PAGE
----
The Magazine

Fahrenheit 1971

From the September 6, 2004 issue: The radicalism of the young John Kerry.

Sep 6, 2004, Vol. 9, No. 48 • By MACKUBIN THOMAS OWENS
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During his presidential campaign, John Kerry has sought to portray himself as a member of the first group--a veteran proud of his service in Vietnam. In his remarks on July 25 at the Democratic National Convention, Kerry said, "We [veterans] fought for this nation because we loved it. . . . I defended this country as a young man and I will defend it as president." But this sentiment is completely at odds with his infamous testimony before the Senate Foreign Relations Committee on April 22, 1971, wherein he said he and those he spoke for were "ashamed of and hated what we were called on to do in Southeast Asia. . . . And to attempt to justify the loss of one American life in Vietnam, Cambodia, or Laos by linking such loss to the preservation of freedom . . . is to us the height of criminal hypocrisy."

The fact is that most Americans have no idea how radical Kerry's views on Vietnam were. His April 1971 Senate testimony (reprinted in full on pages 9-12) could have been written by Chomsky or Franklin. But the larger reality is even more troubling.

In his indispensable America in Vietnam, Guenter Lewy notes the establishment of a veritable war-crimes industry, supported by the Soviet Union, as early as 1965. As Ion Mihai Pacepa, a former Romanian intelligence chief, has recounted, the Soviets set up permanent international organizations--including the International War Crimes Tribunal and the Stockholm Conference on Vietnam--"to aid or to conduct operations to help Americans dodge the draft or defect, to demoralize its army with anti-American propaganda, to conduct protests, demonstrations, and boycotts, and to sanction anyone connected with the war."

Pacepa claims to have been responsible for fabricating stories about U.S. atrocities in Vietnam and "flacking" them to Western news organizations. Lewy writes that "the Communists made skillful use of their worldwide propaganda apparatus . . . and they found many Western intellectuals only too willing to accept every conceivable allegation of [American] wrongdoing at face value." The Vietnam Veterans Against the War (VVAW), a small, radical group that never exceeded a membership of 7,000 (including John Kerry) from a pool of nearly 3 million Vietnam (and 9 million Vietnam-era) veterans, essentially "Americanized" Soviet propaganda. When he testified before the Senate in 1971, Kerry was merely repeating charges that had been making the rounds since 1965.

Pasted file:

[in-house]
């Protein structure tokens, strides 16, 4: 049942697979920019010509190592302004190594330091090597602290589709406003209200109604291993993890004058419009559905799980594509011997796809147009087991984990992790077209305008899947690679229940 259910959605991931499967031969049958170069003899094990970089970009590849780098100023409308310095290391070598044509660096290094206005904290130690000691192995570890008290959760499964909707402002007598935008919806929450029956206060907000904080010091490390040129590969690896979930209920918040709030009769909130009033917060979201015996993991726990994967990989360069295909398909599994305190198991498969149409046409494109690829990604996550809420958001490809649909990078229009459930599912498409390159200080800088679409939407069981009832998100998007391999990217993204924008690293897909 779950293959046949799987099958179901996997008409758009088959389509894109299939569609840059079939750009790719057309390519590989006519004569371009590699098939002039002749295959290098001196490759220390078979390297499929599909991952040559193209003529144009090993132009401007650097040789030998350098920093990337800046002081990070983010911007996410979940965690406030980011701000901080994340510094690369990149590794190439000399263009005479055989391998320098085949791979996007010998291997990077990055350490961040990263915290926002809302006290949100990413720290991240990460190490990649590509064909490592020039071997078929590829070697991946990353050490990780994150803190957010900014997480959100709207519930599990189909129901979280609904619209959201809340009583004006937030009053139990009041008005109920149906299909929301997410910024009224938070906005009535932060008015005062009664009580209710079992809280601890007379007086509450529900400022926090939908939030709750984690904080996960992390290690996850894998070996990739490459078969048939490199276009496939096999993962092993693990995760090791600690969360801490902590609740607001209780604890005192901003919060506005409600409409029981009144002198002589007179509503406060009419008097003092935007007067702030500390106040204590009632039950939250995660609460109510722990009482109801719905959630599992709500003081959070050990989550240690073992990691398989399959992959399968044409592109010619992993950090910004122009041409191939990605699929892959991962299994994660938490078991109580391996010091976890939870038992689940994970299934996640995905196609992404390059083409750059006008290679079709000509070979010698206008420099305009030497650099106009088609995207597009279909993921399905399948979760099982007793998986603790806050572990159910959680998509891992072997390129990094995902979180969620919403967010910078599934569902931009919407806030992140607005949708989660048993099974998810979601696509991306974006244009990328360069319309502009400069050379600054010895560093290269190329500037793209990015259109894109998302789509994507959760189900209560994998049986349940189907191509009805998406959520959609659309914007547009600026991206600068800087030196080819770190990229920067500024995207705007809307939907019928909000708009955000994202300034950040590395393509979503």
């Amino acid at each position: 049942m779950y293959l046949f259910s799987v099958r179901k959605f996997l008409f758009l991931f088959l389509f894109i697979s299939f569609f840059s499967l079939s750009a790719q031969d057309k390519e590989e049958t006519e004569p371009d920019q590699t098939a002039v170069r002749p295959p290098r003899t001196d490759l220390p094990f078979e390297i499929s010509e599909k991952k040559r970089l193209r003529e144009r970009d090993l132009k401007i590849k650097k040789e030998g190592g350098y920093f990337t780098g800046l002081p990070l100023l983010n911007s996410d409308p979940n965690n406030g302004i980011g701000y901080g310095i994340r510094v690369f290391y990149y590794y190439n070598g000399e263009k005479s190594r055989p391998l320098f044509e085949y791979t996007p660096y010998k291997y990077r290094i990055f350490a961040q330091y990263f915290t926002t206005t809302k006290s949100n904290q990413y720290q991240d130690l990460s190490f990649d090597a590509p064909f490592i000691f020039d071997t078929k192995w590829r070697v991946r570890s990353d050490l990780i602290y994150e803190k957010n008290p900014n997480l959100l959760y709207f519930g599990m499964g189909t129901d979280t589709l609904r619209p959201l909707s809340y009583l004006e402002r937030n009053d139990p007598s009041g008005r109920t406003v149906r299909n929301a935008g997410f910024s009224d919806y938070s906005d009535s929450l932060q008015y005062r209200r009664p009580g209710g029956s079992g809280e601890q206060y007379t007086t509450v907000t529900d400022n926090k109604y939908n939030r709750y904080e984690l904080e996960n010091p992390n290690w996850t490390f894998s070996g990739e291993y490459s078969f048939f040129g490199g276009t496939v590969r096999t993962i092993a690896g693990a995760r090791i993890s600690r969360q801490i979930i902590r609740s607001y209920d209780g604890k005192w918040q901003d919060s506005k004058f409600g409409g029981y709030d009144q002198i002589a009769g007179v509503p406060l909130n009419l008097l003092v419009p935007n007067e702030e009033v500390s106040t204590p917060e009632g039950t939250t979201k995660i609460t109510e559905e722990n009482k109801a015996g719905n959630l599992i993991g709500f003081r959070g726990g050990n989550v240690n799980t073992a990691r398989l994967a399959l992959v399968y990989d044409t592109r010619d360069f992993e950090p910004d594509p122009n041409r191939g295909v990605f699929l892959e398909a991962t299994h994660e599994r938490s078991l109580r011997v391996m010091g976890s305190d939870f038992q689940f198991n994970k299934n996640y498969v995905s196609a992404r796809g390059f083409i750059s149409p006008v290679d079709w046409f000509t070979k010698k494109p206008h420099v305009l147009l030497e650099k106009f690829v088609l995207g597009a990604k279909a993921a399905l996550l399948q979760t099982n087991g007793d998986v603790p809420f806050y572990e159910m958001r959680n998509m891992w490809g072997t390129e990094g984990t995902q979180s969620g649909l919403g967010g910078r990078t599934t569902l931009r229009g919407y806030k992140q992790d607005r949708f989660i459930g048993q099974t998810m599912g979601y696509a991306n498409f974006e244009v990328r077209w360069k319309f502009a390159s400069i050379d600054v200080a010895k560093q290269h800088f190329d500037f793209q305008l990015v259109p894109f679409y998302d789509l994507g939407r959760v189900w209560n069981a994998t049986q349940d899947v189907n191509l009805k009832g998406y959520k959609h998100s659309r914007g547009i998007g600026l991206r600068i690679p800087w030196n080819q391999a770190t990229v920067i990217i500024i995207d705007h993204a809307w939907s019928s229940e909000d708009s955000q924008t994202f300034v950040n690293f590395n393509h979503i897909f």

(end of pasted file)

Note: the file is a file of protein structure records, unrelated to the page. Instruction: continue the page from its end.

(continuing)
Kerry also claimed that containing communism was no reason to fight in Vietnam.

In our opinion, and from our experience, there is nothing in South Vietnam, nothing which could happen that realistically threatens the United States of America. . . . I want to relate to you the feeling that many of the men who have returned to this country express because we are probably angriest about all that we were told about Vietnam and about the mystical war against communism.

We found that not only was it a civil war, an effort by a people who had for years been seeking their liberation from any colonial influence whatsoever, but also we found that the Vietnamese whom we had enthusiastically molded after our own image were hard put to take up the fight against the threat we were supposedly saving them from.

We found most people didn't even know the difference between communism and democracy.

Perhaps this perspective explains the fact that John Kerry, as he proudly told the Senate, met with the North Vietnamese and Vietcong delegations in Paris in May 1970. According to his testimony, he discussed the peace proposals advanced by the North Vietnamese--especially the eight points of Madame Binh. This all took place while Americans were still fighting and dying in Vietnam. Shortly before Kerry's Senate testimony, other representatives of the VVAW met with the North Vietnamese and VC delegations in Paris.

MANY OF KERRY'S DEFENDERS contend that anti-Kerry veterans have no right to criticize his speaking out against the war, especially in view of his service in that war. But it is not his protests against the war that anger veterans so much as his method of doing so. In a recent NPR editorial, James Webb, a genuine hero of the Vietnam war (Navy Cross), the author of Fields of Fire, the best novel about Vietnam, and secretary of the Navy during the Reagan administration, observed: